How Shaving Can Make You Swim Faster
Barry Hall looks into the science behind the pre-race shaving ritual integral to championship swimming.
Have you ever noticed how "hairless" professional swimmers are? Well, there is an excellent reason for this, and in this article, we will be "diving" into the science behind the pre-race shaving ritual that has been an integral part of championship swimming since the 1950s. Whether you are a casual weekend swimmer looking to beat your personal best, or a competitive swimmer training for the Olympics, understanding the benefits of "shaving down" and how to do it properly could mean the difference between a Gold medal and bitter disappointment.
It may sound bizarre to those outside, but study after study has shown that removing body hair improves swimming performance and speed.
Competitive cyclists have worked with scientists for years to develop equipment that is as aerodynamic as possible. You name it – helmets, shoes, wheels, bike frames, clothing, even body position – all specially optimised to minimise drag and maximise velocity to the finish line. Cyclists have found that removing leg hairs is an effective way to reduce drag against air molecules. One such study by Specialized Bicycles using wind tunnels showed a reduction in drag by 7%.
On average, they found a saving of 70 seconds from shaving body hair – that is huge. This might seem like a paltry amount, but let me tell you, this edge over the competition is quite significant. It means that just by shaving your legs, you could save over 1 minute over a 25-mile race.
These tests were repeated and consistently found that hair-free, clean-shaven skin reduced drag and improved performance. However minor, swimmers should shave off all exposed body hair twofold: When it comes to winning at a professional level, every improvement matters.
Reduction in Drag Forces
The goal of winning a swimming race is to cut through the water as fast as possible, and it is the waters' resistance and friction against the body that causes the drag – it is the water molecules colliding against the swimmer that slows them down. Your swimming strength, skill, and technique will only get you so far.
This is nothing new. Findings from a study back in 1989 - "Influence of body hair removal on physiological responses during breaststroke swimming." concluded: "Removing body hair reduced the rate of velocity decay during a prone glide after a maximal underwater leg push-off. It is concluded that removing body hair reduces active drag, thereby decreasing the physiological cost of swimming."
Another study in 1992 - "Effects of taper on swim power, stroke distance, and performance" - found that "shaving increased distance per stroke by approximately 5%."
Increased Sensory Perception
Shaving the skin removes hair and dead skin cells and makes the skin more sensitive. The skin's surface has millions of receptors that relay information about the external environment back to the brain via the nervous system. Shaven skin is proven to be more sensitive to unshaven skin. This heightened sensitivity enhances the feedback signal to the brain, resulting in better muscle motor unit coordination, which ultimately leads to higher propulsion and swimming technique from legs and arms.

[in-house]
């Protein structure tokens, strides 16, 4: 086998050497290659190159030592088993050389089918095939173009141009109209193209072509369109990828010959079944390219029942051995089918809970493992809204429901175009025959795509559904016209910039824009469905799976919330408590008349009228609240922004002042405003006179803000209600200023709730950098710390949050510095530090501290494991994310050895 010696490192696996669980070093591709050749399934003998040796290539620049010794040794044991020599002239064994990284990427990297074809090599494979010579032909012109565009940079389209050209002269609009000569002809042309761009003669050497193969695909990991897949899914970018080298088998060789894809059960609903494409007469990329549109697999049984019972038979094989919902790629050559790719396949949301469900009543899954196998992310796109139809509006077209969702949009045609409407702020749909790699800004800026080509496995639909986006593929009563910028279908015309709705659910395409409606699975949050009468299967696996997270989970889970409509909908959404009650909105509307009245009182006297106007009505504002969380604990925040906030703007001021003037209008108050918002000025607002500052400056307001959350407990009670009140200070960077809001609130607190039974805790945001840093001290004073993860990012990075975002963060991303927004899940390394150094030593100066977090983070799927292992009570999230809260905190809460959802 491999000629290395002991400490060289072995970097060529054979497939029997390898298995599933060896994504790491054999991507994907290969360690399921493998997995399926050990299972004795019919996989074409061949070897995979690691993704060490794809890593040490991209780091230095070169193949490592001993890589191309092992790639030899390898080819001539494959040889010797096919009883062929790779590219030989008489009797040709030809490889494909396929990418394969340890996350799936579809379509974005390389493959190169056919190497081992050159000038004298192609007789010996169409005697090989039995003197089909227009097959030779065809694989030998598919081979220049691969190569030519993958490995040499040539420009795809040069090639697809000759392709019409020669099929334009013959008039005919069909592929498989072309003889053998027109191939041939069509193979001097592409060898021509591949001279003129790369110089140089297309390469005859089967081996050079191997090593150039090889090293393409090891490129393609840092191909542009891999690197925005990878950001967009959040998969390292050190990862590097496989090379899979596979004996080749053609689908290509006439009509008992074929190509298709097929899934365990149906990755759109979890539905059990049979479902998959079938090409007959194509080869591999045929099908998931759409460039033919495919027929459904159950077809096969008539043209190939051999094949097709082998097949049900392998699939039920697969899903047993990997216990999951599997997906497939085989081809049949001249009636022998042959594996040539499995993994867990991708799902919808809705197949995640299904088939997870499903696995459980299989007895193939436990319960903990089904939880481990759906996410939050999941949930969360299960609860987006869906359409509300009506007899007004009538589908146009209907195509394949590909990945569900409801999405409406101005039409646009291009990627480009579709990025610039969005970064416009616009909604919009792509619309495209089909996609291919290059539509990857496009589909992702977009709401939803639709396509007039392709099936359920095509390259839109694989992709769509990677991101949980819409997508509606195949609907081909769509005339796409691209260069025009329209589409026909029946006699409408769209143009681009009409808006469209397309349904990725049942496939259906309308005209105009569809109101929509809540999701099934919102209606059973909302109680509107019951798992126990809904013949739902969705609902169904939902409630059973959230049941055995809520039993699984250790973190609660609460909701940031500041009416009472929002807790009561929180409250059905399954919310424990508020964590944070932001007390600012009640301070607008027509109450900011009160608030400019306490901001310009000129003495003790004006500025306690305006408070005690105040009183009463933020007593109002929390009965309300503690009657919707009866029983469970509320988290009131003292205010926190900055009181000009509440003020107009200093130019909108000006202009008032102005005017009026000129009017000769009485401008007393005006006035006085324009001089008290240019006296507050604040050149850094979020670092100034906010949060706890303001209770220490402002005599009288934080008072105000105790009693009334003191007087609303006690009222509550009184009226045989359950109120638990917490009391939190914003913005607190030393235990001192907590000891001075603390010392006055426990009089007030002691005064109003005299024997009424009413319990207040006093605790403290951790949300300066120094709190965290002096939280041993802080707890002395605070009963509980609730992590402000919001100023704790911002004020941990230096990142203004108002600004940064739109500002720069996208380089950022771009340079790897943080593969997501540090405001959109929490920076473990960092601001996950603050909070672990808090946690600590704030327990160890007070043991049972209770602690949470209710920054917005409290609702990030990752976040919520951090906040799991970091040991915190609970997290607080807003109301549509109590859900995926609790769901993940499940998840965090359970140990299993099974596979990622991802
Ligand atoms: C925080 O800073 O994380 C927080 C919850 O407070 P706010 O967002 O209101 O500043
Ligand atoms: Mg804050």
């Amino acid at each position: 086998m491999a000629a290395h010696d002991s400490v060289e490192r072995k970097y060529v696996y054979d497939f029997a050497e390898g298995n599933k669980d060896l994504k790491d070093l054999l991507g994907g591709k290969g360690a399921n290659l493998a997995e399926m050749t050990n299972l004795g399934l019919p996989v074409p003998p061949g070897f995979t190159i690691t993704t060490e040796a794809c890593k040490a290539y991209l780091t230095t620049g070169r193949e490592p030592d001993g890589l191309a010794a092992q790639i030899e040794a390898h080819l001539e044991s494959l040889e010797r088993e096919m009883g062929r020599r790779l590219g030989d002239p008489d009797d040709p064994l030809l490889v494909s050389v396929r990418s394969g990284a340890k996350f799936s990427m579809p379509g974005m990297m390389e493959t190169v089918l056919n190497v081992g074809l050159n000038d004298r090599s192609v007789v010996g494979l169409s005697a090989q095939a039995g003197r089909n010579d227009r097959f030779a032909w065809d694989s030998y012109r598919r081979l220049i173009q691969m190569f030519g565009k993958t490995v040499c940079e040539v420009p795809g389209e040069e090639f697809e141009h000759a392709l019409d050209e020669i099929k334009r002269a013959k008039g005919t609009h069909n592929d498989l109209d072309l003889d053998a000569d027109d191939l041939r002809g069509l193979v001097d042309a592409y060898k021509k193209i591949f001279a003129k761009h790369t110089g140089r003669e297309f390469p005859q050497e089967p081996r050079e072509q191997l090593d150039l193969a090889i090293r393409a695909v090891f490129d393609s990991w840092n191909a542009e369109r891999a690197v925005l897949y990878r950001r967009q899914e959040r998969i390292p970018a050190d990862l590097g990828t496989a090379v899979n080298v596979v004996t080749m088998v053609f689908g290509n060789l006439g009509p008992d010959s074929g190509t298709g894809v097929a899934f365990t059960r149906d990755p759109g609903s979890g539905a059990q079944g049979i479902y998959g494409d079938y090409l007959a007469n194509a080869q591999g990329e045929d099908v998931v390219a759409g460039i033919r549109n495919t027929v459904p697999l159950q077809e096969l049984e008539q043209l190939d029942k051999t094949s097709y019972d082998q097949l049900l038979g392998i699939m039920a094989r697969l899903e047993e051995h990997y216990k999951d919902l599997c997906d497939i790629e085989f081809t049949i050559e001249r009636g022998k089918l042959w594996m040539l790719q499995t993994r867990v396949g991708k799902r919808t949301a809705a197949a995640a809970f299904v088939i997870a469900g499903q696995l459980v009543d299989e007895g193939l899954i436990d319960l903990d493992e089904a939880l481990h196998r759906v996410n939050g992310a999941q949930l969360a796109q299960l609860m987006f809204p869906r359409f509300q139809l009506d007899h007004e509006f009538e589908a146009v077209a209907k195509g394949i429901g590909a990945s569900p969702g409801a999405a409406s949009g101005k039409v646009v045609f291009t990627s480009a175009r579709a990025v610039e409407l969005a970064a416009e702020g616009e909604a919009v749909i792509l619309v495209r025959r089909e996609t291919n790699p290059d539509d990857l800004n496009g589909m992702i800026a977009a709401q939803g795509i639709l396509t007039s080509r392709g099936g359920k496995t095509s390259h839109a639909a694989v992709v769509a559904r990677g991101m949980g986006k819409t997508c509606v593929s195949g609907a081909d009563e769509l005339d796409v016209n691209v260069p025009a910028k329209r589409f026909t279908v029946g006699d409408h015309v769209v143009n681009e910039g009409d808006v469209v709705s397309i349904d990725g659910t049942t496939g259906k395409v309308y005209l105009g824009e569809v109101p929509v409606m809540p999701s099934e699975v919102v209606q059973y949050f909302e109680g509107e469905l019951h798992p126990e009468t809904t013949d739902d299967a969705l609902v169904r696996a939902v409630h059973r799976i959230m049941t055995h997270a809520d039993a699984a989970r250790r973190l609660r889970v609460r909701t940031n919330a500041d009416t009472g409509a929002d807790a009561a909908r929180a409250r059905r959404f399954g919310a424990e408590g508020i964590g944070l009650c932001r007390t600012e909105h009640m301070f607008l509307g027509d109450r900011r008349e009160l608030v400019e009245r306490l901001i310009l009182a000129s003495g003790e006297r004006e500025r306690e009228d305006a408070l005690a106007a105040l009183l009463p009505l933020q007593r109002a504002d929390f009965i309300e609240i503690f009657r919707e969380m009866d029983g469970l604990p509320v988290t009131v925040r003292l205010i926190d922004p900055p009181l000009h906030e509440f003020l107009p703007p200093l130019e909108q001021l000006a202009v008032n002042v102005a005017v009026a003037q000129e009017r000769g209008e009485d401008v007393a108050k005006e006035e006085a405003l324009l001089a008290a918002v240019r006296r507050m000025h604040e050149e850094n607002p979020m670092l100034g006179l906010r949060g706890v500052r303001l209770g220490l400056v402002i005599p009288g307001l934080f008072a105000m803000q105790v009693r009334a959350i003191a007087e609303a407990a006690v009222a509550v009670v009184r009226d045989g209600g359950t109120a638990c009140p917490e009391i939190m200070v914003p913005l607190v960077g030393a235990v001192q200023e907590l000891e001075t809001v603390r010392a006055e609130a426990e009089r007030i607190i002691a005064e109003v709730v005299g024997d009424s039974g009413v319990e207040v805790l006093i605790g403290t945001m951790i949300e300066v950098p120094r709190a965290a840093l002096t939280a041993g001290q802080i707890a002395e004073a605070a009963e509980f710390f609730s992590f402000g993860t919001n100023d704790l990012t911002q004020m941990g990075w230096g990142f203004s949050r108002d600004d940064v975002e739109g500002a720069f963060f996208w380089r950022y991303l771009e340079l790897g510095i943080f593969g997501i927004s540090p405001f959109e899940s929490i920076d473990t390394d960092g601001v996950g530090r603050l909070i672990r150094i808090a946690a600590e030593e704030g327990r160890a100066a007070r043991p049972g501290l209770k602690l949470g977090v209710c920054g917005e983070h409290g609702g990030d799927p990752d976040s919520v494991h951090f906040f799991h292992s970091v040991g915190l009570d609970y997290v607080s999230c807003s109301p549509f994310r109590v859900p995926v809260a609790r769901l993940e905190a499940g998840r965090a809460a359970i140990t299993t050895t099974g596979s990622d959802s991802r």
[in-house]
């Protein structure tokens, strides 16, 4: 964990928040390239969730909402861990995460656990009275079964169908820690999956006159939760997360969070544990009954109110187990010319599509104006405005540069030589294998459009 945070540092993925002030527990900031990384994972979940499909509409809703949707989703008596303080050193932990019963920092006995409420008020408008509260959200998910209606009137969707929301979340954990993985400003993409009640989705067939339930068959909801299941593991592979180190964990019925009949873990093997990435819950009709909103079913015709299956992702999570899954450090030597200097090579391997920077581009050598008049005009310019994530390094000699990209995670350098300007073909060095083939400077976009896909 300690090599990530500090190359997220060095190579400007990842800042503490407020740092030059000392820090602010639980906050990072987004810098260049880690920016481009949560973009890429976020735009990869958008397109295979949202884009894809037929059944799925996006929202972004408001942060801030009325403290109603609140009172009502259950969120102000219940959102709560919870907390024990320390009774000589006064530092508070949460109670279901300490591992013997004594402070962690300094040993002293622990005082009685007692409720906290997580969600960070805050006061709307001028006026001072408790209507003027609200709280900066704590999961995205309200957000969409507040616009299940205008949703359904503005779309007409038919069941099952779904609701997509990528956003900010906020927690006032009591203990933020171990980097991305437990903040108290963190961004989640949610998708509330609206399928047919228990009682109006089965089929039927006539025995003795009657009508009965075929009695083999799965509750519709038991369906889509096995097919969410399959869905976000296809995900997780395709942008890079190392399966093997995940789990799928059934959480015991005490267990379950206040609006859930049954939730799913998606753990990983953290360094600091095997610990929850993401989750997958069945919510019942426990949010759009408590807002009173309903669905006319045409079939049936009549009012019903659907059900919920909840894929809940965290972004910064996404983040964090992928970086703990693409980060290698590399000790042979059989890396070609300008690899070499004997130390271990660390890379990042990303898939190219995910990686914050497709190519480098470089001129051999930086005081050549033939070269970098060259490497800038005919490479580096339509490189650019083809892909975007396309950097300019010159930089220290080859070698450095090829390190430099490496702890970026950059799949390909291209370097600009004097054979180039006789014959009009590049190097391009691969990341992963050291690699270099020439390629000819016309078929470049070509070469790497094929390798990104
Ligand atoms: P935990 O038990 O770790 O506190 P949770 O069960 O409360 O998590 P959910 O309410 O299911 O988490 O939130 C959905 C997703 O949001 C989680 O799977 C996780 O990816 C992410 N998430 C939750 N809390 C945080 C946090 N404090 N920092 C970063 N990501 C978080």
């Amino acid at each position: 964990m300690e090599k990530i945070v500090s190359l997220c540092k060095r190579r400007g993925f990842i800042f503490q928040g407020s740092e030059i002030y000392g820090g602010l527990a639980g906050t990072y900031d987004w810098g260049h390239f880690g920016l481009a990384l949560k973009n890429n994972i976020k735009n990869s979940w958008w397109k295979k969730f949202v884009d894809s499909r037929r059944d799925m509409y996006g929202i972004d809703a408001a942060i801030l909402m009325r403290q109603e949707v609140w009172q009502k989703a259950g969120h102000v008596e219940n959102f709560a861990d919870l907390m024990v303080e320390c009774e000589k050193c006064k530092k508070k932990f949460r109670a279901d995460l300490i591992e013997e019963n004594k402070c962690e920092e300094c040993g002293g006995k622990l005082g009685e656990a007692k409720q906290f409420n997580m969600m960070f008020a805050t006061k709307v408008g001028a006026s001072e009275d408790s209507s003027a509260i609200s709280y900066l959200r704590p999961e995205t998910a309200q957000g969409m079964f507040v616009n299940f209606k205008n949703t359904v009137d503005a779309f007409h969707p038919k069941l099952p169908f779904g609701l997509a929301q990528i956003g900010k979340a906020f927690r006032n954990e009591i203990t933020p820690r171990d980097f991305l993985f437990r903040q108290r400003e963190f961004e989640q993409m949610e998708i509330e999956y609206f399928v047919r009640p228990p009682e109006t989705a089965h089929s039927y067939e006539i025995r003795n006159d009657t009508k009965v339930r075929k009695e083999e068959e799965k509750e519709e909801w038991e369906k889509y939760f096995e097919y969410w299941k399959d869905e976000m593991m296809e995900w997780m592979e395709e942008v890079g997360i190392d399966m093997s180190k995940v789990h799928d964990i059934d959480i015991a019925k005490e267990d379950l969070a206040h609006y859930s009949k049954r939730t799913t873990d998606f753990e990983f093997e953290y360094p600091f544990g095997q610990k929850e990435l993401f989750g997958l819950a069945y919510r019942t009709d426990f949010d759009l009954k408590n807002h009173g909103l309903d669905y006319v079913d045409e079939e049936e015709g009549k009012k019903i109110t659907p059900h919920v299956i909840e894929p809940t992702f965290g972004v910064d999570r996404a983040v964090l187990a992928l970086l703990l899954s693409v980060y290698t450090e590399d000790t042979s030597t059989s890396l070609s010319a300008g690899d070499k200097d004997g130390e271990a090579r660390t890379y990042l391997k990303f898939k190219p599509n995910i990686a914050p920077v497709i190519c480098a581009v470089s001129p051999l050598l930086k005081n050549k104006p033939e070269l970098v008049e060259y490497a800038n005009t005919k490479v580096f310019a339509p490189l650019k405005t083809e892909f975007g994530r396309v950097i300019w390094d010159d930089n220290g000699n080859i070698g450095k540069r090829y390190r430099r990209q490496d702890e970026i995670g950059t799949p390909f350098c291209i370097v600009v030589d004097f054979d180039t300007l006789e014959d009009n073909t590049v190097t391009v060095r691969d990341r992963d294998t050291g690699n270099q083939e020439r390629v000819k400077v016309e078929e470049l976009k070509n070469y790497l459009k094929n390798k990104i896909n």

Also, athletes say that a clean-shaven body in the water feels "exhilarating" and gives an overall mental and physical boost.
How to "Shave Down" Before a Swim
Removing body hair before a swim is a reasonably straightforward process that is not much different from any other shaving and grooming routine you would do at home. You need to be more thorough and have the right tools.
Your first reaction might be to reach for the shaving foam and manual razor but remember, you are removing all possible hair, not just one small area on your body. Shaving your head hair off is optional. A swimming cap will remove the drag from head hair and keep it out of your face.
A manual razor should do the trick for the ladies as a woman's hair is usually finer, lesser, and easy to shave off. I recommend using an electric shaver over a manual razor for the guys. Remember, it is not just a small area on your face that you are shaving. It is all the hairs on your legs, arms, and body – which can amount to a substantial amount of hair removal. Covering yourself with shaving foam and trying to shave it off with a disposable razor is not practical.
The guys at Specialized Bicycles who conducted the study on cyclists used an electric shaver to remove hairs, a quick, thorough, and most straightforward method to remove body hairs.
Do not pick up any cheap shaver for this. You will want to get the best electric shaver you can get your hands on, which has the cutting power to blitz through large surface areas of dense hair.
Suppose you try to shave your legs, arms, chest, back and face with a small disposable razor. This method is slow and problematic. It will regularly clog up with hairs and the blades with blunt, fast. You will need a reliable electric shaver to blitz through patches of dense hair, suitable for use over your entire body, so you will not have to stop and start to clean the blades after every stroke. Most modern electric shavers are waterproof, allowing you to quickly remove all body hair in the shower before you swim.
If you have a lot of leg hair, you might want to use a set of hair clippers to trim down the long hairs first, then use an electric shaver to get a close shave right down to the skin.
Do not randomly move from one part of your body to another. For example, legs to arms, or chest, to legs - work your way up - from your feet to face.
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About the Author
Barry Hall owns a UK-based shaving business specialising in men's shaving and grooming products. He also has a passion for swimming and strength training and writes for major online bodybuilding and fitness publications.